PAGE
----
Ethan's battle with depression and addiction comes to a climax after a terrible accident sends him to prison. However, Ethan discovers five keys to success that help him to turn his life around and help others along the way.
Keynote speaker and mental health advocate Ethan Fisher draws from his life experience to challenge, motivate, and inspire his audiences. From star high school athlete to prison inmate, to the recipient of an MBA with honors, Ethan’s life is a lesson in accountability, passion and perseverance.
Growing up in a family that did not speak openly about mental health, Ethan spent his teenage years secretly battling clinical depression while he publicly received accolades for his uncommon talent on the basketball court. He began to self-medicate, leading to a years-long battle with alcoholism and substance abuse that derailed his basketball career and ended in a 3-year prison sentence.
Sober since 2004, Ethan went on to become the first athlete in Colorado to play college basketball on inmate status and was recognized as an All-Conference and Most Valuable Player (MVP). He graduated summa cum laude, was awarded the entrepreneurship student of the year award and was the recipient of the President's award.
Ethan’s experiences became a catalyst for his devotion to inspiring others. He has spoken in hundreds of cities, motivating and engaging almost 100,000 audience members to take hold of their lives and pursue their dreams. A raw and passionate speaker, Ethan captivates audiences with his story of adversity and his techniques for channeling desire into purposeful action.
A staunch mental health and substance abuse advocate, Ethan is the founder of the non-profit, Life Con, to support education and prevention for students and student-athletes. He has been featured in a best-selling book, and interviewed for other books, newspaper articles, and numerous podcast, radio and television shows.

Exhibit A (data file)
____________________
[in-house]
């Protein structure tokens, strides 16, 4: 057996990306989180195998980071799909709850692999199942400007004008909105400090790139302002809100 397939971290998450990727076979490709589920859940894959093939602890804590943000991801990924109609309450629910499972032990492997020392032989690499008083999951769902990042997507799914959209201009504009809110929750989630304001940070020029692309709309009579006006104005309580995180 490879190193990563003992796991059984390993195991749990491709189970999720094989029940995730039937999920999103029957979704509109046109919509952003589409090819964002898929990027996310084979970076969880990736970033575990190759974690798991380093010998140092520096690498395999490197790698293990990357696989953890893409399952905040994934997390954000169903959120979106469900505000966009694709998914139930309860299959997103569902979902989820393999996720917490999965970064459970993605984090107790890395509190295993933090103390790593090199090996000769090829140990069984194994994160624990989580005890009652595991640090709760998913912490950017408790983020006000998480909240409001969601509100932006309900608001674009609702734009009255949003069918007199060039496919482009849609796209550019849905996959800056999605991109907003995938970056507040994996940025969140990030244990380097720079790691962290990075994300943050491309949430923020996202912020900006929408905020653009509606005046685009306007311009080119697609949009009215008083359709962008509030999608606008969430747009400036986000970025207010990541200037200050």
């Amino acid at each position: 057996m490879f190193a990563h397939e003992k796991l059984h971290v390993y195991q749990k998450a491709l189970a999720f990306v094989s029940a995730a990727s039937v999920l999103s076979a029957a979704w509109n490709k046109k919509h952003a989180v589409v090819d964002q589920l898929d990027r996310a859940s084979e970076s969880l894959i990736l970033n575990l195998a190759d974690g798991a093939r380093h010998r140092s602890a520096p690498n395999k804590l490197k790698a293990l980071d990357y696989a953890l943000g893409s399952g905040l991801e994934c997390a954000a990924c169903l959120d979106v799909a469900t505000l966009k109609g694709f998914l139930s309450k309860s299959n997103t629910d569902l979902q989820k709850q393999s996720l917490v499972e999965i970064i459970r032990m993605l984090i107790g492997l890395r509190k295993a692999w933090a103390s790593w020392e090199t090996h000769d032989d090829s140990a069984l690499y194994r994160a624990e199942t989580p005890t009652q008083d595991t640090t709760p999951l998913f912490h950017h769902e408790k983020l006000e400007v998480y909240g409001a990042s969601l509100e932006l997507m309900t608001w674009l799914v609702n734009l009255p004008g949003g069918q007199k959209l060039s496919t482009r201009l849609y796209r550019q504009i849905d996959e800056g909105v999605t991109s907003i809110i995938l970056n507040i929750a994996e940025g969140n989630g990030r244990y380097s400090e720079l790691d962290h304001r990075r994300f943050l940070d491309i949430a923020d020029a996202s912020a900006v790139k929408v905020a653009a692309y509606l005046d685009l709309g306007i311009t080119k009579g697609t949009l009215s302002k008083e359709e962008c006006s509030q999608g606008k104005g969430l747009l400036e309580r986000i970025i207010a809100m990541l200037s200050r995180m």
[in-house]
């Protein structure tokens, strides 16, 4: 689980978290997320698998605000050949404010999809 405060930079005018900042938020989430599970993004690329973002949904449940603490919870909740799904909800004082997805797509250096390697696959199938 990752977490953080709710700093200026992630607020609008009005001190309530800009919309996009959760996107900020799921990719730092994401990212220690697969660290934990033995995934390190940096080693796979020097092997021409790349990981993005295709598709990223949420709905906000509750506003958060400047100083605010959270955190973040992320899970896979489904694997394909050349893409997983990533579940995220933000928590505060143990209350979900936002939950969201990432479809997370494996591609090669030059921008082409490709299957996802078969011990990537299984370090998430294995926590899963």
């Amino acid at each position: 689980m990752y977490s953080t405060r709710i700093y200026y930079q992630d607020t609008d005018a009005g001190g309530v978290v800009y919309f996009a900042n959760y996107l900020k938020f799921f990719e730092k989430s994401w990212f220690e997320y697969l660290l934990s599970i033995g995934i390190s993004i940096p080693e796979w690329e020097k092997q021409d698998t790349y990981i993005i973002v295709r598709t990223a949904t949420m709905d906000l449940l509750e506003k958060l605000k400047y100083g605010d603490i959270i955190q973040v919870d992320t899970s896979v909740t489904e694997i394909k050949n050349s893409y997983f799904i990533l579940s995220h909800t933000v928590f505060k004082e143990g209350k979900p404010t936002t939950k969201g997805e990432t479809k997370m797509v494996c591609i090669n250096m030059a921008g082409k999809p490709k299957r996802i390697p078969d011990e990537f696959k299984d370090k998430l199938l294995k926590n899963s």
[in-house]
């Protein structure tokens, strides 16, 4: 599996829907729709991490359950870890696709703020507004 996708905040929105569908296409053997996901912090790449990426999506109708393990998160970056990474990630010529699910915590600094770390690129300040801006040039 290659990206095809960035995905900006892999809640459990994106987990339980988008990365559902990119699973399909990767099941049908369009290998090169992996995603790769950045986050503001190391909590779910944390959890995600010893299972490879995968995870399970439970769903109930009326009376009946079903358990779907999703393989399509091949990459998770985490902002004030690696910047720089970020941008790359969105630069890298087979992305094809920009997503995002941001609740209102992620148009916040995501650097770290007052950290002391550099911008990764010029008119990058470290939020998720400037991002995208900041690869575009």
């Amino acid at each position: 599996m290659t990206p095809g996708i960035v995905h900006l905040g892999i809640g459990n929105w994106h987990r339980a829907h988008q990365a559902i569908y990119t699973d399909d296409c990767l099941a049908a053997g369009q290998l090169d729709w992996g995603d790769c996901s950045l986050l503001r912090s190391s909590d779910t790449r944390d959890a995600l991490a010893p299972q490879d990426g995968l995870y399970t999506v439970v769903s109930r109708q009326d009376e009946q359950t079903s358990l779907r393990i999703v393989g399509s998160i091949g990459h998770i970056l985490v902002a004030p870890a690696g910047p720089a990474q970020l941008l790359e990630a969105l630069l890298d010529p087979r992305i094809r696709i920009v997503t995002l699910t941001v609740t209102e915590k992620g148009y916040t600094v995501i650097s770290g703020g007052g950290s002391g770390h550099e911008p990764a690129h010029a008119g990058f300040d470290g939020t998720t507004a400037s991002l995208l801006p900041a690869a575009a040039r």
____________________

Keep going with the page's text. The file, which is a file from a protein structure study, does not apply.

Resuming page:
Imagine it's just one of those nights, when you kind of have a bad feeling, there's just something in the air. Even though you can't point to any one reason, you feel like you should stay in. Maybe it just don't feel like drinking or getting high tonight. You feel like stuff has been getting out of hand lately, even more than usual. But your friends, they have other ideas. They tell you that you have to come out that you have to party to push all those bad feelings aside and just have fun. So you do you go out and party. But the next morning you wake up in a hospital bed which is a bad start to the day already. You can't remember last night, how did you get here? Finally, someone comes in and you are asking a ton of questions. And that's when they tell you last night when you were driving, you blacked out at the wheel and killed a man. This is exactly what happened to Ethan Fisher. Hello, my name is Ethan Fisher. Today, we're going to track the events that led up to this pivotal moment in Ethan's life. And what he did afterwards to turn his life around. I'm Clint Mally, and this is real common treatable, where we talk about overcoming mental health, addiction and substance use challenges in simple, everyday language. But before we pick up from when he woke up in the hospital, we need to take you back to the beginning. We need to give you some context. My story started back in middle school in high school, and I didn't realize what was going on at the time. But in middle school, I hit this depression. And I didn't know what depression was. And you know, I grew up in the 90s. So nobody talked about mental health. Nobody talked about that stuff. And especially as an athlete, like if you said you had a weakness, you were taught to cover it up so that nobody knew like you were struggling with stuff. And it got to the point where it was so bad in eighth grade that I screamed at the top of my lungs that I was going to kill myself, I had a knife to my wrist. And my parents stopped me. And like I say in my speeches, I don't know if I would have gone through it there. I don't know if it was something I needed just to like get attention from my parents. But all I know is that at that time, I didn't want to live. And so what happened over the next couple of years is I've you know, kept that all inside. He didn't didn't know how to deal with his depression. It didn't know where these feelings of wanting to end his life were coming from. Would people think he was crazy? He didn't know who to tell? How do you bring something like that up? So he started to cope in a different way. That didn't tell any of my friends didn't tell any of my classmates. And I started using drugs and alcohol as a coping mechanism. Why? Because I was afraid to talk about depression, I was afraid to talk about suicide because I thought I was the only one in my school that had those issues. And so I felt alone. And that's what the big thing is with mental health people feel like they're alone in the reality and we know the numbers. There's millions of people struggle. So I thought I was alone. And I got to high school and I started drinking every single day my junior year, I started smoking weed in eighth grade, and everybody thought it was just partying. And for me it was I was drinking myself to the point of Oblivion, I wanted to die. But nobody on the outside knew that. Like, middle school and high school were the worst times in my life. And you're gonna see I've been through a lot that even after high school, I had some really, really, really tough times. But as an adolescent, you're struggling with all this pressure of school and being a kid trying to fit in and like I tell people all the time, I can't imagine what this generation is going through with social media. Like eighth grade, I was ready to take my life and we didn't even have cell phones. So I can't fathom what these kids are going through. Despite depression and suicide. There was one thing that brought Ethan joy, basketball, competing, scoring, just playing the game. He loved it all. And he was good, good enough to play in college. However, those mental health challenges, they followed him to college. I basically went to five different colleges over the next five years for all college basketball. Every single one of them, I failed out a semester. My first year I actually played all the way through. And then I failed out second semester with a, you know, low GPA. I was drinking every single night, my second school, I made it to semester at a GPA of 0.0. Then Ethan started turning to harder and harder drugs, I turned to coke and ecstasy and really got in some really, really bad situations that I'm very thankful and blessed to be alive, because that was probably the height of my drug use, and came back home, went to another school failed out, ended up playing at another school, my fifth year, made it through the first semester had suicidal breakdown, where I didn't want to live anymore. Again, here is where we start to see Ethan's rock bottom, taking us to the exact situation that we left off at the beginning of this episode. And I actually call my pops and went to a counselor for the first time in my life and actually talked about my mental health for the first time when I was 23 years old, and went on medication. And then I didn't listen to my doctor and ended up the next year failing out drinking like most people, most college students do. And I got to the point of a blackout, and I woke up in a hospital bound bed and found out that I drunk, drove and killed somebody. And so that, obviously, is my rock bottom. And from that point on, my whole entire life has shifted. And that's why I do the job that I do. And obviously, I went to prison, did three years in prison 11 Total 11 years, many people when dished out a sentence like this would feel like their life was completely over. However, this became a chance for him to look inward. To think about why he coped with drugs and alcohol and struggled with depression. When he finally did emerge out of prison, he was a much different guy. And then I went back out and play college basketball as an inmate. And that's never been done before in the state of Colorado. So I wouldn't play college basketball as an inmate at 2829 and 30 years old. And the great thing about it from an academic standpoint is I went back from a GPA of 0.0. And failing out of five schools to I got two bachelor degrees, and I graduated summa cum laude, a magna cum laude, a prison award winner, entrepreneur, Student of the Year. On top of that, I got my master's and I graduated, you know, with honors in that. And then I'd had to make a decision, do I keep chasing this basketball dream? Or do I do something to help the youth? And so I started speaking in 2014, and I haven't looked back. How did Ethan change though, what was the process that allowed him to go from failing out of school to graduating with a master's degree. So my, my situation was a little more extreme than what most individuals will have to go through the night of my accident when I took somebody's life. And I woke up in the hospital, I had to, I had choices to make, and I knew I was going to prison. So when I went to prison, I ended up volunteering for this military boot camp. So I did this DRC, Department of Corrections boot camp with Greenbrae Desert Storm. And that's where I started learning. A major point that these are tying into my five keys where we're going to talk about, but that's where I learned about accountability. And so from that time and forward from those prison cells in the bootcamp program, I started holding myself accountable to everything that was happening to me, I put myself in the right positions in the right situations. And then when I started going through that process is when I came up with my second key, which is setting goals. And I learned how to set goals during that time. And it's kind of cool as I can go back and look at my old journals for my three years of prison and writing down, I actually have being a speaker in there. And I had no idea what a speaker was. And so I actually talk about that when I do prison events. Like here, I was writing down in a prison cell saying, Hey, I'm going to come speak to inmates. And then 10 years later, almost to the day, I was speaking in Florence federal prison. And it was like one of those things like, oh, this, this actually works. He had been synthesized what he learned from his time in prison to turn his life around into five keys. These five keys can apply to anyone, whether or not they're struggling with mental health or substance use. So the first key is accountability. The second key is setting goals. The third key is choices and decisions. The fourth key is perseverance. And the fifth key is faith. So accountability, what I believe is holding yourself accountable. And so there's multiple tiers to this accountability program. One you have to hold yourself accountable. I will never blame anybody for my situation. I can't blame anybody for getting me drunk. I can't blame anybody for getting me I. I look back on those moments and realize that I wasn't strong enough to say no So when you start to learn how to hold yourself accountable to the choices and decisions you make every single day, a whole entire world opens up that you didn't realize, like, if I don't have an event happen, it's because of something that I didn't do, right. And I can't blame other people, I can't blame the pandemic on my things I just didn't pivot enough. So when you start looking at yourself, and realize that it's up to you, that's, I think, one of the biggest keys to your life. And it's not just the five keys that I have, but in who you are as a person. Once you know that you have some control over your life, then you're not simply a victim of circumstances and your environment, that you have some agency that you can start making plans and setting goals, which is the second key setting goals and our scientific research to this. The it's at, I think it's 84% of the population walk around this planet without setting any goals. So what do they do they go through life, I'm just going to go to school and, and get through high school and graduate. That's not even really their goal. They're doing it because they're told to, well, then they get into college, and it's like, oh, I got to get a degree, they don't really set that goal of what they want out of it. Then they get to life. And it's like, I'm going to work a nine to five, go home on the weekend and hang out with my kids and then do it all over again. Which is fine. But nobody sets these goals. And between an 84% of the population just walks around with like their heads like a chicken cut off. Ethan is big on goal setting, but not just thinking about or saying goals, but writing them down. Think about creating SMART goals that's specific, measurable, achievable, realistic, and time bound. If you don't have a focal point, and you don't have an idea of where you want to go, where are you going to go? I am a huge believer in writing down your goals. Like I have five goal boards in my office, I got a daily goals, weekly goals, I got monthly goals, I got goals for the next 25 years of my life. And I have them in a place that I can see them every single day. Because if I'm not reminded of where my big time stuff is, I'm going to lose track. I'm going to get caught up in the regular, you know, nine to five work life or I'm going to lose, you know, any momentum that I've had. So I see my goals, even if they're these big, audacious, like, I've got goals that people are like, Dude, are you crazy, you're never going to be able to do that. But that's what I want. Because that gets me focused on something to do things bigger and better than just being somebody that just trudges through life. Once you set your goals, you need to figure out how you're going to get there, you need to have a plan, set some choices. Anytime you decide. One thing, you're also deciding not to do other things. When we come back, you'll learn the other keys for success, as well as learn what Ethan is up to now. This podcast is brought to you by sandstone care. Sandstone care provides a mental health and substance use treatment specifically designed for teens and young adults. They offer a full continuum of evidence based treatment programs from certified professionals, including residential rehab day treatment with academic and vocational support. And after school or work treatment options to change is possible. And sandstone care is here to help go to sandstone care.com to get support today, or call the number linked up in the description box. Alright, now back to Ethan. It's time for us to talk about key number three, which is choices and decisions. Think about it like this. Every single person who's watching us every single person on this planet, we have an infinite amount of possibilities into who we're going to become. And it starts with the choice that we make at this very exact moment. So talking about accountability, I think about every single choice before I even step foot out of my bed when my feet yet what am I going to do i i personally get up and I thank whoever's above that I'm alive and breathing. Then I'm go okay, what's my next choice? My next choice to get to my next speech, my next choice to make sure that I take care of my wife. My next choice is to make sure I take care of my family and my dogs and I think about every choice that I make every single day, and how it's going to impact the rest of my future. And I don't I don't tread on that lightly. Here, Ethan give some specific examples post accident on how he managed his choices to turn his life around. When I got my accident, I look back on that night every single night and I was peer pressured by my friends. Now I don't hold them accountable for it because it was my choice. But if I don't go out that night based off of wanting to see my friends, chances are I don't get in that accident. And then I'll fast forward to like when I was in prison, I had to make decisions and choices based off of who I was and where I wanted to go, and how I got out of prison. So what did I do? Most inmates do the bare minimum, they just sit in there. So they, they watch TV, they go to the yard, I made a choice. When I sat down in those cells on that first day, I started writing down my goals of what I was going to do over the next 10 years of my life until I got out of prison. I read every single book that I could, I volunteered for every positive program that I could, I did the military boot camp, I did fought fires, I took college courses, those are all choices that I made, that let me get out of prison earlier, where the most of the population, they don't make those choices. So when you sit down and actually think about who you are and where you want to go, it starts with a choice. And you have to focus on that. He then also has an interesting perspective for anyone who has ever been addicted to anything. We tend to think about sobriety as not doing something not doing drugs, not drinking. But as many addicts will tell you, sometimes sobriety looks like substituting one addiction for a better or more positive one. I'm tired of being a failure, and you have that burning fire inside, no one will stop you. Like, find that. And when you find it, you have to you have to hold on to it. I know I'm getting a little off topic, but this is my speaking stuff is my passion. And I'm still an addict. But what did I do? During my addiction and how I changed that. I was addicted to school, I was addicted to basketball, I was addicted to speaking. I just substituted all my addictions for these positive things in my life. I still am an addict. I still struggle with the thoughts of doing things over and over and over even though I know I should. But I just substituted all in for positive stuff. Because I don't want to go back to that dark place that I used to be. Anyone who has ever tried to follow through on a New Year's resolution will tell you that sticking to a plan is not easy. In fact, it's kind of the hardest part, which is why Ethan's fourth key is perseverance. So the fourth one is perseverance. And so perseverance for me is is I mean, it's resiliency, it's, it's every person has to have something that they're they're willing to, they're willing to go past a roadblock, they're willing to go past, you know, a teacher telling them, they're not smart enough, or they're not capable enough, they're willing to not listen to one of their friends, peer pressure them into using drugs and alcohol. There's something inside of all of us, that allows us to persevere through hard times. And when you find that you have to attach it and lock onto it. From the way that Ethan talked about perseverance, it almost sounded like he expected for things to go wrong. So I had to ask him, his perseverance, the expectation of obstacles. That's exactly what it is. And that the more you set goals, and the more you hold yourself accountable, and the more you focus on your choices and decision, you're better prepared for those instances where a lot of you're talking about those roadblocks. See what I'm saying. And so when you have all that you're able to it's you're able to easily easily easier, persevere through things because you've prepared yourself. You know, and like, again, let's I'm just making this as because of what happened. But normally, I traveled with two laptops, three clickers, because I don't want anything to mess up my speaking career. And so I get there, like most of my speaker friends, they'll fly in the day of their event, I fly in the night before because I don't want to take a chance. And they're like, Oh, you're wasting so much extra money on hotels, and I'm like, I don't care. Because I want to make sure that I'm there and that I don't get snowed out or that I have I don't have a flat tire. And to me that's how much that means to me and I I'm better prepared so that when obstacles do happen, I can get through it. So you know that you need to keep going to make good decisions that aligned with your goals, to recognize that to have some agency in your life for the good and the bad. But doubtful days are bound to come right. Here is where faith comes in. Sure, it could be a higher power, but it doesn't have to be can also be faith in yourself. The antidote for imposter syndrome. Hear Ethan describes our final key faith. So having faith in the choices that you make, is going to allow you to accomplish your goals. So this speaking career to me, is my entire purpose. And I have faith in every single day that I wake up that I'm doing what I'm supposed to be doing. So when I plot out my choices and decisions, I think about what they're going to do to my speaking career, I think about what they're going to do to my family and my loved ones, and how other people are going to react to it. And if I don't have faith in those choices, I don't do them. Because I don't want to do something that's going to stop me from being who I'm supposed to be. So I have faith in who I am as a speaker, and what I do each and every single day, because I, I know, this is what I want to do. This is what I'm supposed to do, because I get to help people. And I think it's the coolest thing in the world. So I have faith in the choices and decisions that I make. I hold myself accountable. And I make sure that I'm going in the right direction. So if you have belief in yourself, it's very easy. To achieve your goals, you're still gonna have, you know, roadblocks, you're still gonna, you know, hit those moments where people try to bring you down. But if you have faith in who you are, and where you're trying to go in life, no one's gonna stop you. The only person that can stop you is you. An important thing that Ethan wants to leave people with is actually something that I've seen as a theme for a lot of the smart people that I've interviewed from this podcast. If you can love and support someone early on as a teen or young adult, it can be the thing that changes someone's life. I've made so many bad choices. And I love who I am now. I love the career I have, I love that I get to help and like change 1000s of lives. And I regret who I was as a kid. I wish and I always look back, I wish in eighth grade, I actually would have talked to a counselor, and and talked about my depression and my suicide attempt. Because that might have been that pivotal point. And you think about choice. That might have been the point where if I got help in therapy in eighth grade, I might not turn to alcohol and drugs. I might actually been a basketball player, like I wanted to play professional basketball, I might not have ever hurt bill. And that's the biggest part. And that's the that's the man that I took an accident. I look back and that's that, that pivotal point, that's a choice. And, and I, I wish I was stronger when I was a kid and I wish I would have known to to keep sticking to my guns and I didn't want to drink or party when I was I was a teenager I didn't. But I got caught up into the depression and peer pressure. And it just took me down a path I couldn't get out of. And so that's that's why this is so important. Because I do this to make sure that kids don't do this. Because once you get started, it's so hard to get out. So if I can help uh use never do use drugs and alcohol, we've changed the entire direction of who they are and where their life is going. Now, Ethan is doing stuff, helping people making a difference today. He's got some awesome projects going on. So most of my youth stuff is through my nonprofit called Life con.org Li Fe co n.org. And it's a nonprofit where we raise money and go and speak to middle schools and high schools all over the country. We host parents sessions. We also give out Mental Health First Aid instructing courses to staff and teachers and parents as well. We have a new partnership with a basketball camp where we host basketball camps to keep kids off of drugs and alcohol so you can look up life khan.org And then from a personal business side, you can look up Ethan e tha N dash Fisher calm. And that's all my professional and college stuff. I keep both of them separated because one's one's where my heart is and the other is a business. And that's where I try to keep it. If you want to continue the conversation then join us in the real common treatable Facebook group. A safe place to learn all about mental health addiction and substance use challenges. Look, ya'll all this depression, suicidal ideation, addiction stuff, it's real, but it's also more common than you think. And most of all, it's treatable. All my love, and we'll see you on the next episode.